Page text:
Introduction: In pregnancy, aldosterone is linked to maternal plasma volume expansion, improved fetal and placental growth/angiogenesis and reduced maternal blood pressure. Aldosterone levels are low in women with pre-eclampsia. Given the placental growth properties of aldosterone in pregnancy, we hypothesised that increased aldosterone improves placental function ex vivo. We applied aldosterone in the dual human placenta perfusion model and analysed specific regulatory markers. Methods: A single cotyledon was perfused using a trimodal perfusion setup consisting of a control phase (CP; basic perfusion medium (BPM) alone) and two consecutive experimental phases (EP1/EP2; BPM supplemented with 1.5 x 10−9M and 1.5 x 10−7M aldosterone, respectively). CP and EP1/EP2 were conducted in closed circuits lasting 2 h each. Quality/time control perfusions using BPM alone were performed for 360 min to distinguish time-dependent effects from aldosterone-related effects. Perfusates were assessed for control parameters (pH/pO2/pCO2/glucose/lactate/creatinine/antipyrine). Maternal perfusates were analysed for placental growth factor (PlGF), soluble fms-like tyrosine kinase-1 (sFlt-1), interleukin-10 (IL-10) and tumour necrosis factor-alpha (TNF-α) using ELISAs. mRNA expression of abovementioned factors was measured by qPCR in post-perfusion tissue. Results: Data from quality/time control perfusions indicated that TNF-α and IL-10 release continuously increased over time. Contrary, in the trimodal perfusion setup the application of aldosterone decreased TNF-α secretion (P < 0.05, EP1/EP2 vs CP, 120 min) and increased PlGF release (P < 0.05, EP1 vs CP, 90/120 min) into the maternal perfusates. mRNA expression followed similar trends, but did not reach significance. Discussion: Our ex vivo placental perfusion data suggest that increasing aldosterone promotes anti-inflammatory and pro-angiogenic factors, which could positively contribute to healthy pregnancy outcomes.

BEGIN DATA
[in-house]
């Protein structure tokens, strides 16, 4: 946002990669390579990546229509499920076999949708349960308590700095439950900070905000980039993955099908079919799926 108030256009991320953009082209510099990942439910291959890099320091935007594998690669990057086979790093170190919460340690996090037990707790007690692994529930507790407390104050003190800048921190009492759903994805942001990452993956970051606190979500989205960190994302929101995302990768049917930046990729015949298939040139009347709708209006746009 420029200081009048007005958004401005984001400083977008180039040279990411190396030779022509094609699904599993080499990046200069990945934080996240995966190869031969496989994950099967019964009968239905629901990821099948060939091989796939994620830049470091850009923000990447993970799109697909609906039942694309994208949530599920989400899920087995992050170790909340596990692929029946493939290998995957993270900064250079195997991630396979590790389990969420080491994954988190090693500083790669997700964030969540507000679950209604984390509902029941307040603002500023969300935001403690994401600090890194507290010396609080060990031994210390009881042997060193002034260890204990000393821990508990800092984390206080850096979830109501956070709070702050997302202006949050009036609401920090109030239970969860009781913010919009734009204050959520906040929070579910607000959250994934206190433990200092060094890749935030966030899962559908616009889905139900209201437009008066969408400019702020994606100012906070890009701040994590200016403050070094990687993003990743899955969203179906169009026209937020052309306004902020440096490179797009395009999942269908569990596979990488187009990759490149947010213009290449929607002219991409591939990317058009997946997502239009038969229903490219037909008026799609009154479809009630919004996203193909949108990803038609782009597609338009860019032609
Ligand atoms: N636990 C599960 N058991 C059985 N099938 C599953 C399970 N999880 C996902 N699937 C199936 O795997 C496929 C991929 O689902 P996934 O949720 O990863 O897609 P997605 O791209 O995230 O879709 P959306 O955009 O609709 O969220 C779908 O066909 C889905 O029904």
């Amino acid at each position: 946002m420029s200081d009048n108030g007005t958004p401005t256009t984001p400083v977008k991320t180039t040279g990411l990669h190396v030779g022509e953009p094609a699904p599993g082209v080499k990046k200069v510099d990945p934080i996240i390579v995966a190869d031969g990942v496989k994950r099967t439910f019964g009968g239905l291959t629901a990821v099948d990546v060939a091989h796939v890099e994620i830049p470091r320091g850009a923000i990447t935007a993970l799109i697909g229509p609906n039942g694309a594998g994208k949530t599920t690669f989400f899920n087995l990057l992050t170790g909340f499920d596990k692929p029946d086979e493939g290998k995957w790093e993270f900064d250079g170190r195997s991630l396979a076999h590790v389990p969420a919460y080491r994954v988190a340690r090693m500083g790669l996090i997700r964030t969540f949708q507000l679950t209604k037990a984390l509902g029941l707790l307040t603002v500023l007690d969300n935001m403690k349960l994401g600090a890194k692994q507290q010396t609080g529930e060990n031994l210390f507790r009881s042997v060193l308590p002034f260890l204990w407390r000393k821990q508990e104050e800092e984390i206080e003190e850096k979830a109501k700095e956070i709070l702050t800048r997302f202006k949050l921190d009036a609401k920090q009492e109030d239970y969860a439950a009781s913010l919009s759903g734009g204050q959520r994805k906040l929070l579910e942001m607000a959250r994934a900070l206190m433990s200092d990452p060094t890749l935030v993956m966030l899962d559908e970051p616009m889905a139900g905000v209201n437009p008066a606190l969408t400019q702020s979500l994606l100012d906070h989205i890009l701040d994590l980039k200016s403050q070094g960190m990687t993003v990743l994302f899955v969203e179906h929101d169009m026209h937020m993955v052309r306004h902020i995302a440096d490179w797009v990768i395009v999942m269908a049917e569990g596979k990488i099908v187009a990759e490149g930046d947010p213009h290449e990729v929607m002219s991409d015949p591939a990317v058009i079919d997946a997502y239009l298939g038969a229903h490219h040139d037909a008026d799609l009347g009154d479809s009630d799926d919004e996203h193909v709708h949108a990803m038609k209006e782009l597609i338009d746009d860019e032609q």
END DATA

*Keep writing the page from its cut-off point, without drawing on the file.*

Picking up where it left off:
- Placenta perfusion